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Where did Mets closer Jeurys Familia's improved control come from?

What caused the closer's newfound control? And was it luck or skill-related?

Brad Penner-USA TODAY Sports

Mets closer Jeurys Familia's walk rate has improved significantly over the last three seasons, from 7.59 per nine in 2013 to 3.72 in 2014 and 2.19 in 2015. The 2013 results were in an extremely small sample and after coming off of elbow surgery, but he walked 4.80 batters per nine innings in 137 minor league innings in 2012, so it's not like he had ever been mistaken for Greg Maddux.

Something seems to have clicked with Familia in recent years, to the point where his 2.19 BB/9 in 2015 is decidedly above league average. What caused this change?

The first and most obvious place to look at is Zone%, which is the percentage of pitches Familia threw that were in the strike zone:

2013: 42.1%

2014: 41.7%

2015: 43.8%

Well, that doesn't really tell us anything. An increase of less than two percentage points in Zone% isn't significant enough to represent a real change in approach. For reference, league average is around 45% every season, so despite Familia's sterling walk rate this year, he was still below average in terms of throwing pitches that are in the strike zone. This would seem to signal that Familia's change in walk rate was due to luck or random happenstance, and that he would be likely to regress this season.

There are other plate discipline stats, however, that say otherwise. Take a look:

Year F-Strike% Swing% O-Swing% Contact% SwStr%
2013 51.9 38.4 21.8 80.8 7.1
2014 53.1 47.1 34.1 72.6 12.8
2015 61.4 51.1 38.5 68.5 15.9

Let's focus on the left-most column first. F-Strike% represents the percentage of Familia's first pitches in every at-bat that result in a strike—whether it's called, a swing-and-miss, or the batter makes contact with it. Familia made a major jump in this category in 2015. There are three main reasons why most of Familia's first-pitch strikes are going to be called strikes:

  1. He has a lot of movement and velocity on all of his pitches, so hitters are going to be especially willing to take the first pitch to note his release point, along with the movement, deception, and speed of the pitch.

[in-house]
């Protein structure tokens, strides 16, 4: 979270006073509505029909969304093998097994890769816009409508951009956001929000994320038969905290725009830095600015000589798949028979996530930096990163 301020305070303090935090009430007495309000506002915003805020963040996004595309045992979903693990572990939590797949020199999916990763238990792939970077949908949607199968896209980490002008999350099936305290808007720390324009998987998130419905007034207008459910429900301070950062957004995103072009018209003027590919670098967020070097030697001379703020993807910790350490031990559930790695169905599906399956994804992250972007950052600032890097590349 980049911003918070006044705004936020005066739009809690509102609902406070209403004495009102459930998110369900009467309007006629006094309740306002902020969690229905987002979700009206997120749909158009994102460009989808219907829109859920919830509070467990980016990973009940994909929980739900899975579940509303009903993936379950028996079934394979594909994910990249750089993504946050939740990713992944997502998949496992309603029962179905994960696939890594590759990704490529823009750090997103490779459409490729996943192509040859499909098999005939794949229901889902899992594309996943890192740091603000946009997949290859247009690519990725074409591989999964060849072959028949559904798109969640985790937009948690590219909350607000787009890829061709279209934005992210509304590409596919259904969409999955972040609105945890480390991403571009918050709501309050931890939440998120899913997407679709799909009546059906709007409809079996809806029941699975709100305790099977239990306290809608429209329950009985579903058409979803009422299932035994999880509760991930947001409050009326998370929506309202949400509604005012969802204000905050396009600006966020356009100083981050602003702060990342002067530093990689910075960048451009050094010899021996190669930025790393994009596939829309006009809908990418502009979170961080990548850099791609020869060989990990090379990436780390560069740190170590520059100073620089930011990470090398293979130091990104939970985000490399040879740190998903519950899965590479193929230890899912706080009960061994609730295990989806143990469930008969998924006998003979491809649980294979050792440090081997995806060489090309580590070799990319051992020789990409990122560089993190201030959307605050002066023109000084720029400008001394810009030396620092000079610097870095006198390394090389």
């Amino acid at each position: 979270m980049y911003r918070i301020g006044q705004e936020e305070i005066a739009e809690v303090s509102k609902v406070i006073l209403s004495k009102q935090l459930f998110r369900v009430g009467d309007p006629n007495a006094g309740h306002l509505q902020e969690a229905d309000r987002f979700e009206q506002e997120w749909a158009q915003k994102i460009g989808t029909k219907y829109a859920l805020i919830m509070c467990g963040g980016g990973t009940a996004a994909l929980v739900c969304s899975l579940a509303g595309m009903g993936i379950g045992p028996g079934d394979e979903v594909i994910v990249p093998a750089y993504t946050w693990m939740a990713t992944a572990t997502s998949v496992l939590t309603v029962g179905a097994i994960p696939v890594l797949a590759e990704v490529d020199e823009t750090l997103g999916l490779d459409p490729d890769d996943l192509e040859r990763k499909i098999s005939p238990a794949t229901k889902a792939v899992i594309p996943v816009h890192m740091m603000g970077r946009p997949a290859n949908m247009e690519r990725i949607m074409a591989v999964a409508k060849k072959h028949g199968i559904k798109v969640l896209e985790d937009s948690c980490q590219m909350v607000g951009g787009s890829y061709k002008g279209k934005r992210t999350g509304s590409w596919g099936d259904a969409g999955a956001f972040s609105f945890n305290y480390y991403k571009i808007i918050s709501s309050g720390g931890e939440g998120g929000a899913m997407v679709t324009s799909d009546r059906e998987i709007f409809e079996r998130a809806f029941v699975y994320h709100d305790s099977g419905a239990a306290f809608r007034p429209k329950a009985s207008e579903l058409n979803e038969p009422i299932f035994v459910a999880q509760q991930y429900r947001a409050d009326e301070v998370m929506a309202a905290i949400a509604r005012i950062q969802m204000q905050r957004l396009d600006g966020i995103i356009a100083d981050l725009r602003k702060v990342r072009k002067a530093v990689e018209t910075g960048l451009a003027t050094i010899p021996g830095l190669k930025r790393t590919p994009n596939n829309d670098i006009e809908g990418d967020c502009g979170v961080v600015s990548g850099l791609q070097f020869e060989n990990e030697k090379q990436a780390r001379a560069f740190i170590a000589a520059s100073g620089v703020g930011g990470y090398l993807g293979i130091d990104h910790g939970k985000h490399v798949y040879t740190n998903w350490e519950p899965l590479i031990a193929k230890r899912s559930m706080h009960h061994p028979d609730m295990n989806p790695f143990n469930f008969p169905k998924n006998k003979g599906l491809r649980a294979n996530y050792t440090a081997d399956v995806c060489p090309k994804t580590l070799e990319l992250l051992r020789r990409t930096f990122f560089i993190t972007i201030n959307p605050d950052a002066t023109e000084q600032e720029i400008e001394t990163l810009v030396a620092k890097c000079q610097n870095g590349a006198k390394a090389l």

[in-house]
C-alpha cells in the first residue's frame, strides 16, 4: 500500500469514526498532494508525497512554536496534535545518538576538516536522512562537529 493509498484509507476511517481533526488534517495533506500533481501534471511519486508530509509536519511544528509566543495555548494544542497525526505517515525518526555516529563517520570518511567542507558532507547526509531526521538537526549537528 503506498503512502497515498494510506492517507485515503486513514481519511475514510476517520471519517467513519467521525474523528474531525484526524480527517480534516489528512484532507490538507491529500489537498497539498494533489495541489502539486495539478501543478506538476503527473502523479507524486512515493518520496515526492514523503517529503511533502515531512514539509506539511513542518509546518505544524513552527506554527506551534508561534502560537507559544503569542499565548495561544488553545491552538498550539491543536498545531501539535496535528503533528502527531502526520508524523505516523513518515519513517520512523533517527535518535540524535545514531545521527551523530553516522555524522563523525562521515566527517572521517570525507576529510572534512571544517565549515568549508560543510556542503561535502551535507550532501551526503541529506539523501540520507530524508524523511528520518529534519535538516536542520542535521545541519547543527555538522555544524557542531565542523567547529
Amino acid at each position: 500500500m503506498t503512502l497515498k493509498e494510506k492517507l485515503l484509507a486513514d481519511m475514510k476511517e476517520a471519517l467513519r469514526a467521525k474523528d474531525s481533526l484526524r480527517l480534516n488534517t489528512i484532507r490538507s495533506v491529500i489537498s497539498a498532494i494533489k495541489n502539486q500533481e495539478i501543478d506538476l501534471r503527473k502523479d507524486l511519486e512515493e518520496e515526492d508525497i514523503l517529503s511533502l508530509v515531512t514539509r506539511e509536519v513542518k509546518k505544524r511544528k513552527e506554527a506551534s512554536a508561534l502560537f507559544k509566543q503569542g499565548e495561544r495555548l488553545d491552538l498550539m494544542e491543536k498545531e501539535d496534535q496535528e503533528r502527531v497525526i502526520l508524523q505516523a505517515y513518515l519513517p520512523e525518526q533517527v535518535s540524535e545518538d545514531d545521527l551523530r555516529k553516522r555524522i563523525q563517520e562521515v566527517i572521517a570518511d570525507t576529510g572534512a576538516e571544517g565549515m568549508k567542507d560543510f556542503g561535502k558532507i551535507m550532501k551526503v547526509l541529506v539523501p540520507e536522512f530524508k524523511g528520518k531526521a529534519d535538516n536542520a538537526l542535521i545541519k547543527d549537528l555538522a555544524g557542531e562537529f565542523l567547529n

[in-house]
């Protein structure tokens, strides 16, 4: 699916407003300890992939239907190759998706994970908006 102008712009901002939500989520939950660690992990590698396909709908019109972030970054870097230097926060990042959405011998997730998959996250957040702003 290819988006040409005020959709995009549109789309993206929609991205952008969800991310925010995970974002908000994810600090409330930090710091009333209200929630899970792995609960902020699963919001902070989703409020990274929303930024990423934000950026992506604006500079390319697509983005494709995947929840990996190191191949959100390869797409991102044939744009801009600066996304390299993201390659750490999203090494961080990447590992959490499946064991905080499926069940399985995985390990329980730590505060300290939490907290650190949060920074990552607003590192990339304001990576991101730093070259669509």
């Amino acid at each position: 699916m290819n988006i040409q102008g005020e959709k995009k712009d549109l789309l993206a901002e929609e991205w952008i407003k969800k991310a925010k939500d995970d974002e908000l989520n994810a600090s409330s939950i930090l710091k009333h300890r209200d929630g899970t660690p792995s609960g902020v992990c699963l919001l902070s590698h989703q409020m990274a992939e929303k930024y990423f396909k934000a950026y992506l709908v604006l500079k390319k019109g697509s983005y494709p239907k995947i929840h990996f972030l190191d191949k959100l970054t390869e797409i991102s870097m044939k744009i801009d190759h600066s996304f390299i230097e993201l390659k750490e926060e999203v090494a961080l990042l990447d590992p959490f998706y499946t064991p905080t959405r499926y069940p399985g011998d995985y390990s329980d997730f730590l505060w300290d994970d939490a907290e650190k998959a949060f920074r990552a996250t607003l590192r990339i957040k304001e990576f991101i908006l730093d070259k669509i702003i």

2. The old scouting report on Familia is that he's wild, and taking pitches against a pitcher with poor command is often a good idea.
  3. Familia pitches most of his innings late in the game. Many of them come in the ninth inning, where many hitters are told to take until they get a strike.

This means that the data may indicate an actual skill change in Familia's control. A conscious effort to throw more first-pitch strikes means that he's able to throw his pitches with greater command. It is important to note that recent research has shown that the first-pitch strike isn't as important as many baseball adages make it seem. However, the data shows that getting to a 1-2 count rather than a 2-1 or 3-0 count is the most pivotal part of the at-bat, so a first-pitch strike is still technically incredibly important because it's a means by which to get to that desired count. It also sets up the other columns in the table.

Swing% is the percentage of all of a pitcher's pitches that batters swing at, while O-Swing% is the percentage of pitches hitters swing at outside the strike zone. Both of these numbers were markedly up from previous years. This also makes intuitive sense in relation to his increased first-pitch-strike percentage; hitters are going to chase more balls because Familia is getting ahead in the count more often. They are forced, or are at least more likely, to expand the zone.

The total Swing% is also up because of Familia's control in general. Major league teams are very thorough in their scouting reports, and word gets around quickly across the league. Familia has gained the reputation as a strike-thrower, so hitters are now more inclined to swing earlier in the count because they don't want to fall behind in the count, and because a walk and/or hitter's count no longer seems like such a likely outcome.

Contact% represents the percentage of opponents' swings in which they make contact, while SwStr% represents the percentage of pitches that resulted in a swing-and-miss. They relay similar information, and it makes sense that both indicate Familia generated more swings-and-misses in 2015.

Why? These are linked to the previous percentages. Familia gets ahead more often and causes more swings outside of the zone, and pitches outside of the zone naturally are harder to hit. Familia can also use his devastating off-speed pitches more when he's ahead, which generate a high percentage of whiffs as well.

It's important to note that there is not complete causation between the improved command and the increase in swinging strikes. Last season also saw the emergence of Familia's filthy splitter, which according to Brooks Baseball generated the highest whiff percentage out of all of his pitches in 2015. Nevertheless, the splitter is the off-speed pitch that is least known as a get-me-over pitch when behind in the count, so the fact that Familia was able to deploy his splitter so effectively in 2015 means that he was ahead in the count more often.

All of the plate discipline data besides the Zone% seems to indicate that Familia's better control was due to an improved approach rather than luck. It's not clear whether the low walk rate is sustainable or not—because who knows if the improved approach is sustainable? However, we can be reasonably certain that the new approach lends itself to better control. So if Familia pitches the way that he did in 2015—that is, he consistently gets ahead in the count—another low walk rate should follow.